Check out this interesting article from the NY Times, in which publishing bigwhigs debate about the industry and how little they know about the marketplace:
...other industries...have made a point of using new technology to gain a better understanding of their customers. Television stations have created online forums for viewers and may use the information there to make programming decisions. Game developers solicit input from users through virtual communities over the Internet. Airlines and hotels have developed increasingly sophisticated databases of customers.
Publishers, by contrast, put up Web sites where, in some cases, readers can sign up for announcements of new titles. But information rarely flows the other way — from readers back to the editors.
“We need much more of a direct relationship with our readers,” said Susan Rabiner, an agent and a former editorial director. Bloggers have a much more interactive relationship with their readers than publishers do, she said. “Before Amazon, we didn’t even know what people thought of the books,” she said.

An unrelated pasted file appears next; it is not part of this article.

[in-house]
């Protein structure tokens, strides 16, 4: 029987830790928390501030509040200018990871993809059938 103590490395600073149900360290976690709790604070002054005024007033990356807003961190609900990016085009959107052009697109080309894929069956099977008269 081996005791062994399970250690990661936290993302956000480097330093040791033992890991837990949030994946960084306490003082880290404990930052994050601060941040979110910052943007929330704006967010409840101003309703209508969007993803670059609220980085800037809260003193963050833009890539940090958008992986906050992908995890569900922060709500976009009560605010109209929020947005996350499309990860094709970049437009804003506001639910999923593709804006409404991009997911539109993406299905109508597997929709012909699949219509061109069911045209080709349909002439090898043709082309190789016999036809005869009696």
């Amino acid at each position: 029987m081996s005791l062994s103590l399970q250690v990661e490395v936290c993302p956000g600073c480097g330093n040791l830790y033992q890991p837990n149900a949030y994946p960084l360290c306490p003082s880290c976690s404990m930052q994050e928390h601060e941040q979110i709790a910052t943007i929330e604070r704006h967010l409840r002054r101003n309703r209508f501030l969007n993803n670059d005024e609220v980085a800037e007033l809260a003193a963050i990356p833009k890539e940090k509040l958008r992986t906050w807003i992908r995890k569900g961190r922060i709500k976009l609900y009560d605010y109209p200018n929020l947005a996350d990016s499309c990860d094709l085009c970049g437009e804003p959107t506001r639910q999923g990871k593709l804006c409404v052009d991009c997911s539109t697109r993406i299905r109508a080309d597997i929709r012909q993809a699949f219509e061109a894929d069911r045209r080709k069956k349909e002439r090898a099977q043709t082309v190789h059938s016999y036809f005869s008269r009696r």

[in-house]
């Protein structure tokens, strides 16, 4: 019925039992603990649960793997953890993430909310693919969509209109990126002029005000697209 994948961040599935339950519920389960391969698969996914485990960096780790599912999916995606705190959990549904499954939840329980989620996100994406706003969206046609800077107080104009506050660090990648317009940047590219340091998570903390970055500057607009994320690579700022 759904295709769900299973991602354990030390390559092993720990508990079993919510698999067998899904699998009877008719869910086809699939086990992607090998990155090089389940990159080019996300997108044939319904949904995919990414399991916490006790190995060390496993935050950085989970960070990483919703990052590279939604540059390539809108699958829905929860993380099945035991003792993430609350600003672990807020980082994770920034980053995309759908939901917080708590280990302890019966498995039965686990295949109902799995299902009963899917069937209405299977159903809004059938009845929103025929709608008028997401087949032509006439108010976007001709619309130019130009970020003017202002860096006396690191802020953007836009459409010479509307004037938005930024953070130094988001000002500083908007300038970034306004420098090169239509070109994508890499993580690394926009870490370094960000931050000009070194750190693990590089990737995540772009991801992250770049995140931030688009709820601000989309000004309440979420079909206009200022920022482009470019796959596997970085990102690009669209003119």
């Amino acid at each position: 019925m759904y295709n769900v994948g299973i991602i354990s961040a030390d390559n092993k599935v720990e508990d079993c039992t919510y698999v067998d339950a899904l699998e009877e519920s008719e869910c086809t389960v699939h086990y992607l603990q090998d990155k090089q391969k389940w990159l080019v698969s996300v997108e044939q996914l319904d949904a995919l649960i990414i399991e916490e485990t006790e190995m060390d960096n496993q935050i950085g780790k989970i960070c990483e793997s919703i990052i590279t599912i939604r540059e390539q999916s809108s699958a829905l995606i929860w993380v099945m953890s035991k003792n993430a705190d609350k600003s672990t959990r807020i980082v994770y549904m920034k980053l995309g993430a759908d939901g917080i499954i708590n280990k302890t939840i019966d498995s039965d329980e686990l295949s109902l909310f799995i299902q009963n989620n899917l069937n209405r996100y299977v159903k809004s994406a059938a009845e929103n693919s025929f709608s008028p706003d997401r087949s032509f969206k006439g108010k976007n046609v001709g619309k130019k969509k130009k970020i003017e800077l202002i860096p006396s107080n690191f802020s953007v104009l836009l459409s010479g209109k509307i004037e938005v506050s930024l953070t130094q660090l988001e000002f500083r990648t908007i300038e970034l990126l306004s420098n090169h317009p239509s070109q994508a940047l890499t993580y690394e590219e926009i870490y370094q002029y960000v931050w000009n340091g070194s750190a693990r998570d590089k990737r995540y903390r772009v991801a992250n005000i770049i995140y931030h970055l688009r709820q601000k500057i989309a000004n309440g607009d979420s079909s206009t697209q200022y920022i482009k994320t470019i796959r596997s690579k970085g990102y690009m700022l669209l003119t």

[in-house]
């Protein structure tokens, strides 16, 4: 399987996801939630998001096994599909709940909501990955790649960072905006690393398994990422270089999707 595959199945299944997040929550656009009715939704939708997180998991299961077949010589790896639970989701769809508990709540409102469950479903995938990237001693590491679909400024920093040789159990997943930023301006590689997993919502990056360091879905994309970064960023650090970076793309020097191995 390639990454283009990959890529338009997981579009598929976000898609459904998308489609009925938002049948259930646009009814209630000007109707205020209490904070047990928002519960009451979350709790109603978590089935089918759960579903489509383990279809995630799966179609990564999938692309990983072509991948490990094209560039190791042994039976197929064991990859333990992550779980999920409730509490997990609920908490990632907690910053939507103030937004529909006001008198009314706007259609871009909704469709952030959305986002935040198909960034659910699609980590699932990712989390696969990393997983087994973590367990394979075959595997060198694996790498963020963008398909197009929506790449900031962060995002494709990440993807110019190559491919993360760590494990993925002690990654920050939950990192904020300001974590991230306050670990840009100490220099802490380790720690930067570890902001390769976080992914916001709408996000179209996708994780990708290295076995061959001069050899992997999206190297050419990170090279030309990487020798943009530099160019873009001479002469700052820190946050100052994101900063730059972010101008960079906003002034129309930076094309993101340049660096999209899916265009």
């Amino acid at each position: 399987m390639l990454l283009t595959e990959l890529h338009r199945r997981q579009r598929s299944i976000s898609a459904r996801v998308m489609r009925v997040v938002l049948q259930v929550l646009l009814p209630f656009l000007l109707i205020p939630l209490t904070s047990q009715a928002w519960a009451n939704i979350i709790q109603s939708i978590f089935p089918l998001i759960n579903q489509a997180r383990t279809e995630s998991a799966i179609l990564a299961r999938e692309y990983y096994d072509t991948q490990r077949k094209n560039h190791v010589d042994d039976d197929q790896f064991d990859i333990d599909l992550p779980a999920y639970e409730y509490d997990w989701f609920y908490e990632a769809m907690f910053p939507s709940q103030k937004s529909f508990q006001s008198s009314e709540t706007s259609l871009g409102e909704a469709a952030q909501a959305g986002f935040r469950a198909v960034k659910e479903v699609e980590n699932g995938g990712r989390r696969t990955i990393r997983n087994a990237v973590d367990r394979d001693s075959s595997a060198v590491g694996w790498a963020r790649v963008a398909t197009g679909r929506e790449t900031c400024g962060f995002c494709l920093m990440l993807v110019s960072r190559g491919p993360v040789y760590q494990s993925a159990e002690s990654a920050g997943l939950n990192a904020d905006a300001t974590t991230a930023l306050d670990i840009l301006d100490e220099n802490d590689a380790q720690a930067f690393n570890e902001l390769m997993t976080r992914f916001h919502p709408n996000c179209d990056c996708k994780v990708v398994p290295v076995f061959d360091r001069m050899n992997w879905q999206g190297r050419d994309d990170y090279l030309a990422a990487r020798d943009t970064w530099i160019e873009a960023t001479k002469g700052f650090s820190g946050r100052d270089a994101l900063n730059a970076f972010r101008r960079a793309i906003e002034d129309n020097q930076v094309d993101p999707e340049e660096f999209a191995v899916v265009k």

Most in the industry seem to see consumer taste as a mystery that is inevitable and even appealing, akin to the uncontrollable highs and lows of falling in love or gambling. Publishing employees tend to be liberal arts graduates who enter the field with a starting salary around $30,000. Compensation is not tied to sales performance. “The people who go into it don’t do it for the money, which might explain why it’s such a bad business,” said WilliamStrachan, editor in chief at Carroll & Graf Publishers.
Apparently, little has changed in the industry since Guttenburg's press:
It’s the way this business has run since 1640,” he says. That is when 1,700 copies of the Bay Psalm Book were published in the colonies. “It was a gamble, and they guessed right because it sold out of the print run. And ever since then, it has been a crap shoot,” Professor Greco said.
There is a “business model” that supports this risk-taking. As Mr. Strachan puts it, “Lightning does strike.”